The purpose of this manuscript is to quantify the effectiveness of the offshore data for the slip estimation especially near the trench axis. Our results demonstrate the effectiveness of the observation of seafloor crustal deformation near the trench axis, as well as the advancement in the modeling, including in terms of topography and plate geometry. For the coseismic slip, the heterogeneous distribution near the trench axis can be reproduced when we include the cable OBP data, which cover whole the offshore source area. Furthermore, it was demonstrated that the interseismic slip-deficit distribution in the shallow part of the subducting plate interface can be reproduced with high accuracy by improving the precision of the seafloor crustal deformation observations (i.e., increasing the observation frequency of GNSS-A). It was also demonstrated that the estimated resolution of the slip-deficit in the strike direction in this area can be improved and the estimation error becomes less than 10% for the whole offshore area by adding four GNSS-A observation points off Tokachi to the currently installed off Nemuro with about 70 km interval. However, the cost of increasing the number of observation points will involve not only the installment costs but also the additional costs for conducting the measurements on each occasion. Thus, obtaining the maximum effect with the minimum number of additional observation points is crucial, and the proposed method applying various combinations of possible distributions of slip-deficit and additional observation points is expected to be useful for this purpose. Meanwhile, it was shown that higher observation precision than that for the horizontal components is required for the vertical components of the observations to become useful for the improvement of the estimation of slip-deficit distribution. However, it is highly possible that this finding was due to the use of exact Green’s functions, and it is thus necessary to conduct additional research by extending the proposed method for the consideration of model error and to conduct appropriately extended evaluations. In addition, a numerical experiment was conducted with assuming a slip-deficit distribution that would suit a preparation process for a large 9M-class earthquake. However, seismic events at a plate interface can occur on a smaller scale (e.g.,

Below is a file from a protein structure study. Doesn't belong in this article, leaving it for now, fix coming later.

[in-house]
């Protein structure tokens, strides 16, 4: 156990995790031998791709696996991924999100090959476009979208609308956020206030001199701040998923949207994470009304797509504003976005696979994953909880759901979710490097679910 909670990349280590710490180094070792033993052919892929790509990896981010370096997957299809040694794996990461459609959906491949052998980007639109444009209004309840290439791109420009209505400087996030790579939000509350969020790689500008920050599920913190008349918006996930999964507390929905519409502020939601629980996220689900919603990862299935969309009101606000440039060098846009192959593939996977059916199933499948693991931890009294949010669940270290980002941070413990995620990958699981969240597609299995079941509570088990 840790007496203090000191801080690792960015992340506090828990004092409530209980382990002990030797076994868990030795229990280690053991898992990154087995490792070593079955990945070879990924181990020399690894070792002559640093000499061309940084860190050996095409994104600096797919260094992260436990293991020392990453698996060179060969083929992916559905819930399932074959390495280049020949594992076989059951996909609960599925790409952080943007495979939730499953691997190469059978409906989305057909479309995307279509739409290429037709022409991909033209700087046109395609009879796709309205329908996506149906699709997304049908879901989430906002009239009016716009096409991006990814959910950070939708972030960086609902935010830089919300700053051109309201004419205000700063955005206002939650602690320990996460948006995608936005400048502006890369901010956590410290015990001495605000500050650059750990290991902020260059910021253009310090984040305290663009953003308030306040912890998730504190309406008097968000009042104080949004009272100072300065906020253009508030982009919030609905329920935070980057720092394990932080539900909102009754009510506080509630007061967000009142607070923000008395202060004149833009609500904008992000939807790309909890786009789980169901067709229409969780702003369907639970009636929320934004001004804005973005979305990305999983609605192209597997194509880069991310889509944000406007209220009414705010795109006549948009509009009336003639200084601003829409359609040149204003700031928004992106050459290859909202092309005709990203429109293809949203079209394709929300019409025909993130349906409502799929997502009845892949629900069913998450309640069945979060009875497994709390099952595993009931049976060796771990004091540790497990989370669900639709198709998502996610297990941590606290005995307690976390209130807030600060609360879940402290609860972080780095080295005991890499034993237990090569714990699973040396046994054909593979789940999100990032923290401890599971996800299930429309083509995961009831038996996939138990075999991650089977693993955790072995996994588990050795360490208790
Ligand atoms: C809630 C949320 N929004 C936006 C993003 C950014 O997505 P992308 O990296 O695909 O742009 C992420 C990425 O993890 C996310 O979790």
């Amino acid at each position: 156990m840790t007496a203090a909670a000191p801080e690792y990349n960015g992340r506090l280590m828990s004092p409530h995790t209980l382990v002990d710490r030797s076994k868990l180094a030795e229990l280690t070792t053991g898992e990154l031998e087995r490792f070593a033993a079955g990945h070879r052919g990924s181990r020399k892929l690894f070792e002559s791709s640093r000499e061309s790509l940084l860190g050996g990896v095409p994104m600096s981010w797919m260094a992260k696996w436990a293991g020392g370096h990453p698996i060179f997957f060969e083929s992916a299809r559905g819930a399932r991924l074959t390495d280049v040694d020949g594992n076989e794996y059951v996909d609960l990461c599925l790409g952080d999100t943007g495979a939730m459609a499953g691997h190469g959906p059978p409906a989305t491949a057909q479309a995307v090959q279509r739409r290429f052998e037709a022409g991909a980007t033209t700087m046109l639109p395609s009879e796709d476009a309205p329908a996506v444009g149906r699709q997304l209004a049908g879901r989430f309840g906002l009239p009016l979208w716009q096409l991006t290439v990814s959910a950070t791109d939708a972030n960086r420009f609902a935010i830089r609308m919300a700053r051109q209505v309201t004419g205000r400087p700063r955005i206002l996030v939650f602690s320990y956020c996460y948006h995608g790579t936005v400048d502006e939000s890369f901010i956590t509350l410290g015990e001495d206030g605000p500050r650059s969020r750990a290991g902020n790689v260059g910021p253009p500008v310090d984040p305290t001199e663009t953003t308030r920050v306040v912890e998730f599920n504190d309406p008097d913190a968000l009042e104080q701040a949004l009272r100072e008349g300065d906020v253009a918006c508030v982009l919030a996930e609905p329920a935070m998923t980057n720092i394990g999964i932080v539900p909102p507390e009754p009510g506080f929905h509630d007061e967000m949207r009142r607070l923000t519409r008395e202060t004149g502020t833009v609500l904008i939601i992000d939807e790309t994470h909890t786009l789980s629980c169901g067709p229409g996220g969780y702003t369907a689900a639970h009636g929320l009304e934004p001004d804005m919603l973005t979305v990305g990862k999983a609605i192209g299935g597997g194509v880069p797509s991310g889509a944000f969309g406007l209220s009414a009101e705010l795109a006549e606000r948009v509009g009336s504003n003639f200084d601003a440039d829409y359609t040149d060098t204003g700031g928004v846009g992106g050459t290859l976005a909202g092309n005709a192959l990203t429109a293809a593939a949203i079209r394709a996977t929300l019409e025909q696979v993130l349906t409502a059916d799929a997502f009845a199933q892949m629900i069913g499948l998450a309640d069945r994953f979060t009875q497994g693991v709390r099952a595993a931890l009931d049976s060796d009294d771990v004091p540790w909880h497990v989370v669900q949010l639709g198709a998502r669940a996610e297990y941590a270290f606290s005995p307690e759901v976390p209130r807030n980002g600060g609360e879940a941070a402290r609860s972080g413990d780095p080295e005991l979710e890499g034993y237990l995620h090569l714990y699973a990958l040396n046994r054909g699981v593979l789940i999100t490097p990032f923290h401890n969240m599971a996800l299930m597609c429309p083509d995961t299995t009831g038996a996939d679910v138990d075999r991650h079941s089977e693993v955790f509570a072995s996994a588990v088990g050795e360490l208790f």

The original contributions presented in the study are included in the article/Supplementary Material, further inquiries can be directed to the corresponding author.

SM, TI, TH, and YO formulated the investigation. SM, TI, and KF developed the finite-element method, SM and TI developed the inversion method, and SM conducted the numerical experiments. TH and YO provided information and discussion related to the observation methods. All authors contributed to the article.

This work was supported by the Ministry of Education, Culture, Sports, Science and Technology of Japan (MEXT) as “Program for Promoting Researches on the Supercomputer Fugaku” (Large-scale numerical simulation of earthquake generation, wave propagation and soil amplification: hp200126) and by JSPS KAKENHI (JP18H05239).

The authors declare that the research was conducted in the absence of any commercial or financial relationships that could be construed as a potential conflict of interest.

We thank the two anonymous reviewers for constructive comments. Digital data of surface topography, plate boundary and coseismic slip distribution are given by Cabinet Office, Disaster Management. This work was supported by the Ministry of Education, Culture, Sports, Science and Technology of Japan (MEXT) as “Program for Promoting Researches on the Supercomputer Fugaku” (Large-scale numerical simulation of earthquake generation, wave propagation and soil amplification: hp200126) and by JSPS KAKENHI (JP18H05239). This work was partly supported by MEXT, under its Earthquake and Volcano Hazards Observation and Research Program.

Here, we explain the characteristics of each observation method and the estimation of observation precision used in this study.

OBP systems present observation sensors that allow us to continuously measure vertical crustal displacements and tsunami heights through measuring the pressure of the water column with a water pressure gauge installed on the seafloor. In recent years, cable OBP observations have been deployed mainly for the purpose of the immediate prediction of tsunamis in Japan. The obtained OBP data contain not only the crustal deformation but also the other contributions, including those of the tidal component, the non-tidal component, and the sensor-specific drift component. However, it is particularly difficult to remove the sensor-specific drift component, which means it is currently difficult to capture the slow crustal deformation in the interseismic period using OBP data. This form of data was thus not used for the interseismic slip-deficit estimation in this study. Meanwhile, the observation of coseismic crustal deformation, postseismic crustal deformation, and unsteady crustal deformation, which are phenomena with shorter time scales, has been carried out by numerous researchers (e.g.,

GNSS-A presents a technology that estimates the relative position of the reference station installed on the seafloor according to the acoustic distance measurement from the sea surface platform, with the position of the sea surface platform obtained via GNSS. The seafloor crustal deformation is then measured by combining these results. Here, we considered the precision of estimating the displacement in the interseismic period via GNSS-A.

In recent years, many attempts have been made to immediately estimate the magnitude of a large earthquake using real-time GNSS data (e.g.,

Next, we considered the precision of interseismic displacement measurement using land-based GNSS.